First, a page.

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Version: 0.0.22

apply and sync at a High Level

The most basic architectural diagram is simply your IaSQL database and your cloud account with the iasql-engine in between.

   ______
/ \ _______ __
|\____/| | | ___/ \__
| DB | <==> | IaSQL | <==> / Cloud \
| | |_______| \_ _ /
\______/ \__/ \_/

apply and preview_apply

When you apply you take any changes from the database, feed them into the engine, and then it creates the necessary API calls on the cloud to make those changes to the cloud. preview_apply is a dry-run of apply that shows you what would happen if you ran apply.

   ______
/ \ _______ __
|\____/| | | ___/ \__
| DB | ===> | IaSQL | ===> / Cloud \
| | |_______| \_ _ /
\______/ \__/ \_/

sync and preview_sync

When you sync you take any changes from the cloud, convert them into database records, and update the database with the new information. preview_sync is a dry-run of sync that shows you what would happen if you ran sync.

   ______
/ \ _______ __
|\____/| | | ___/ \__
| DB | <=== | IaSQL | <=== / Cloud \
| | |_______| \_ _ /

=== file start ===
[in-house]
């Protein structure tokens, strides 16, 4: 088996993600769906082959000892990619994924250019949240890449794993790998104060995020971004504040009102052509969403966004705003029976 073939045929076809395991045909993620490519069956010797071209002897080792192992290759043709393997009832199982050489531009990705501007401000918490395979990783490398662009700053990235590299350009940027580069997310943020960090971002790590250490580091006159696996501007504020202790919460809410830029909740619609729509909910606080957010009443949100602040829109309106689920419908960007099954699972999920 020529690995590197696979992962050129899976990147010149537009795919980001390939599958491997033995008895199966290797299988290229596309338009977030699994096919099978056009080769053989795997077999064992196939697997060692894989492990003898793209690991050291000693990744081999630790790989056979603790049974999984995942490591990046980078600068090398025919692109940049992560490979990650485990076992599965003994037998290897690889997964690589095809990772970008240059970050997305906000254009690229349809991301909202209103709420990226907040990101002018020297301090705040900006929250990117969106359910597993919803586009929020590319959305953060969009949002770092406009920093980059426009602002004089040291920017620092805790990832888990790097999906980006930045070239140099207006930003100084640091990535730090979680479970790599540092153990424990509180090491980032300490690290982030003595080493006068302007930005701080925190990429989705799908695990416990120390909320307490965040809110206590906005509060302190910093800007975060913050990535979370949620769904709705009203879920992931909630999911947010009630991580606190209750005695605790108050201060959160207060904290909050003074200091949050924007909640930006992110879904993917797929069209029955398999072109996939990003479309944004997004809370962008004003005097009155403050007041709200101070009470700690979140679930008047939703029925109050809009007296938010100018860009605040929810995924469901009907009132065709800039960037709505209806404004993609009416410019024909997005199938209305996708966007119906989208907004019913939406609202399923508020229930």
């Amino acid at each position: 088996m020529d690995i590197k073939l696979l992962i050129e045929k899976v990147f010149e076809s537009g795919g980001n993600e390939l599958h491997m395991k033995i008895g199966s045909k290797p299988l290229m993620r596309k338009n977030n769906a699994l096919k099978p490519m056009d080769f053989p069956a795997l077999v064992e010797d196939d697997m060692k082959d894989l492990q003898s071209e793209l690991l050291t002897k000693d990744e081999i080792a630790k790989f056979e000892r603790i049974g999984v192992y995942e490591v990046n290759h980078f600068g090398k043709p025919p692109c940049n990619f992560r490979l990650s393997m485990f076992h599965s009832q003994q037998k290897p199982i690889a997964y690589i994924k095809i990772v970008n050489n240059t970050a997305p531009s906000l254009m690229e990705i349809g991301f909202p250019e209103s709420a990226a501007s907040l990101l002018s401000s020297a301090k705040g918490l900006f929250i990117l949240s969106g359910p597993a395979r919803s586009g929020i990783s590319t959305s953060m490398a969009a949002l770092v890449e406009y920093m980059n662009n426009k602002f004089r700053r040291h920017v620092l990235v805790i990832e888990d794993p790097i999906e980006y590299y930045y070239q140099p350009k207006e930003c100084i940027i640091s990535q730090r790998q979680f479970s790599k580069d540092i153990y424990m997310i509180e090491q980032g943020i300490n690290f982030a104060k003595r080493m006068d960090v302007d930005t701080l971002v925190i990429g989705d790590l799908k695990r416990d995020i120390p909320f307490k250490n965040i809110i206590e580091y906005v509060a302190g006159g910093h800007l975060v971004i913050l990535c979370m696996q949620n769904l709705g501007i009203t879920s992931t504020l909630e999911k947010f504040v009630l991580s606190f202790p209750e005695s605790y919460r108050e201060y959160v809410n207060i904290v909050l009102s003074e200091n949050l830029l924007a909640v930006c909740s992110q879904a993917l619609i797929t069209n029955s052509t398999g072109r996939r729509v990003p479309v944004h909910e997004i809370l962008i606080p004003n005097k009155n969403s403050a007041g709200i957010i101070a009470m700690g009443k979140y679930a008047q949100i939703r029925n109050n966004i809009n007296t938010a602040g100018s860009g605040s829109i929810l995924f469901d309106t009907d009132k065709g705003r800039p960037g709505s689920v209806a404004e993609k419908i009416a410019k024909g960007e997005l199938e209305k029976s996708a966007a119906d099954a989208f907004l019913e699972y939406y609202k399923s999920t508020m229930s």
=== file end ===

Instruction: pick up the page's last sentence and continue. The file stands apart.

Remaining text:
\______/ \__/ \_/

In both cases, though, the engine needs to be aware of what already exists on the other side in order to make only the calls necessary to produce the desired mutation on the other side.

Traditional IaC tools like Terraform use an internal statefile for this purpose, but this is folly. If there is ever an unexpected change, such as from an outage (or the manual mitigation of an outage) this statefile will not represent the other side correctly so the mutations it attempts will be incorrect causing the change to fail.

IaSQL's engine, on the other hand, is completely stateless. It acquires the state of both the database and the cloud when asked to perform a change in either direction and then determines the work it will do based on the true state of both.

This is done in an eventually consistent Read-Diff-Execute loop. Read more about how it is implemented in our contributing documentation.